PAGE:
The Shetland Sheepdog, often known as the Sheltie, is a breed of herding dog.
Shelties have the herding dog temperament. They are vocal, excitable, energetic dogs who are always willing to please and work hard. They are partly derived from dogs used in Shetland for herding and protecting sheep.
They are small to medium dogs, and they come in a variety of colours, such as sable/white, tricolour, and blue merle.
Their early history is not well-known. They were originally a small mixed-breed dog, often 8–10 inches (200–250 mm) in height. It is thought that the original Shetland herding dogs were of Spitz type, and these were crossed with collie-type sheepdogs from mainland Britain. In the early 20th century, James Loggie added a small show Rough Collie to the stock, and the modern Shetland sheepdog was established. The original name of the breed was 'Shetland Collie', but this caused controversy among Rough Collie breeders, and the breed's formal name was changed to Shetland Sheepdog.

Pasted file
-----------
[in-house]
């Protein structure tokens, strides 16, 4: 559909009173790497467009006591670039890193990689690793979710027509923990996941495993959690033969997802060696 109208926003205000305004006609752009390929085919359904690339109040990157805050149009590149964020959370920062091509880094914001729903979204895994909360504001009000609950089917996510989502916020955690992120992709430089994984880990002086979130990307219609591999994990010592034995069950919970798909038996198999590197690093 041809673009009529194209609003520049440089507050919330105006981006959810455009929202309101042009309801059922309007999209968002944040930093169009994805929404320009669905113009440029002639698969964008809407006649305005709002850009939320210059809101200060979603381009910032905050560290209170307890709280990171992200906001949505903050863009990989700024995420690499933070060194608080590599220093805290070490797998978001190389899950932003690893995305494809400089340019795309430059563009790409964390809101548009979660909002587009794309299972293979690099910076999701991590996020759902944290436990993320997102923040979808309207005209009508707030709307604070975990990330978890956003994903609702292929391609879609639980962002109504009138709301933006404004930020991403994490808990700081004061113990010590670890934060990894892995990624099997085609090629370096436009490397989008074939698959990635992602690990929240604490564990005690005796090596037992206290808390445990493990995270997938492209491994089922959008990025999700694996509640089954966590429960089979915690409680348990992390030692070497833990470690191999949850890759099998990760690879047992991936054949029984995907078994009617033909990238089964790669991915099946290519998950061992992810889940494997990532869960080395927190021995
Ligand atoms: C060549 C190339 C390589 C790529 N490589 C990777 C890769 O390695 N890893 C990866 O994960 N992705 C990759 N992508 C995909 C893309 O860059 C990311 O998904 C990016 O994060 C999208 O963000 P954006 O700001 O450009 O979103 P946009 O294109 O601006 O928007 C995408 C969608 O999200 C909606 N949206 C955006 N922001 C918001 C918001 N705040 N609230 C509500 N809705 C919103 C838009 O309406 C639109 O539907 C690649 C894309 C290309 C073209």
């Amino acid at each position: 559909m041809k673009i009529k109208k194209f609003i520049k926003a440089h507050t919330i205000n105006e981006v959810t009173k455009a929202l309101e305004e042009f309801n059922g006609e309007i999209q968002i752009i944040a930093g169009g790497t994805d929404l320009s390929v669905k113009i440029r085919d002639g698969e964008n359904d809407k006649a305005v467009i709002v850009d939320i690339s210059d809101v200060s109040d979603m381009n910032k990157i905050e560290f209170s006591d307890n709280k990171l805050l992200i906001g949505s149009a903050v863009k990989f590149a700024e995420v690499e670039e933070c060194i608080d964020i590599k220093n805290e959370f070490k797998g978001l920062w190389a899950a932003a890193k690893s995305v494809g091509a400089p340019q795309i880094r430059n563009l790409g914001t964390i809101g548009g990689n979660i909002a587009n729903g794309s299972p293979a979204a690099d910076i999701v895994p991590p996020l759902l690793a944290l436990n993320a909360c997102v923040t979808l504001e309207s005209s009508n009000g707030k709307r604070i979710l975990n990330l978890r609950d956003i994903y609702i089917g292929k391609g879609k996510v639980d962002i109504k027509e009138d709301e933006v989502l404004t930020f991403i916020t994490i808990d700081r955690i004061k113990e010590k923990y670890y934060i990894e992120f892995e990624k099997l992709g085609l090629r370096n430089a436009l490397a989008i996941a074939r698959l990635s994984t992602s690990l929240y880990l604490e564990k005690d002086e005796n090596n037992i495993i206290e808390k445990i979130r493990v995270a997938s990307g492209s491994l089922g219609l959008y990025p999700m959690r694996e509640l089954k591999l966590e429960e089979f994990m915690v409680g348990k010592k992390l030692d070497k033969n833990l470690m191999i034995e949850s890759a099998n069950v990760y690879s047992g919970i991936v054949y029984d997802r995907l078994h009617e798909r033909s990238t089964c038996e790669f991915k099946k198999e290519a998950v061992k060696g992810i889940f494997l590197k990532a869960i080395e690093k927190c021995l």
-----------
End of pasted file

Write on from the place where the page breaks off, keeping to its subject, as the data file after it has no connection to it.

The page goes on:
The breed was recognised by the Kennel Club in 1909.
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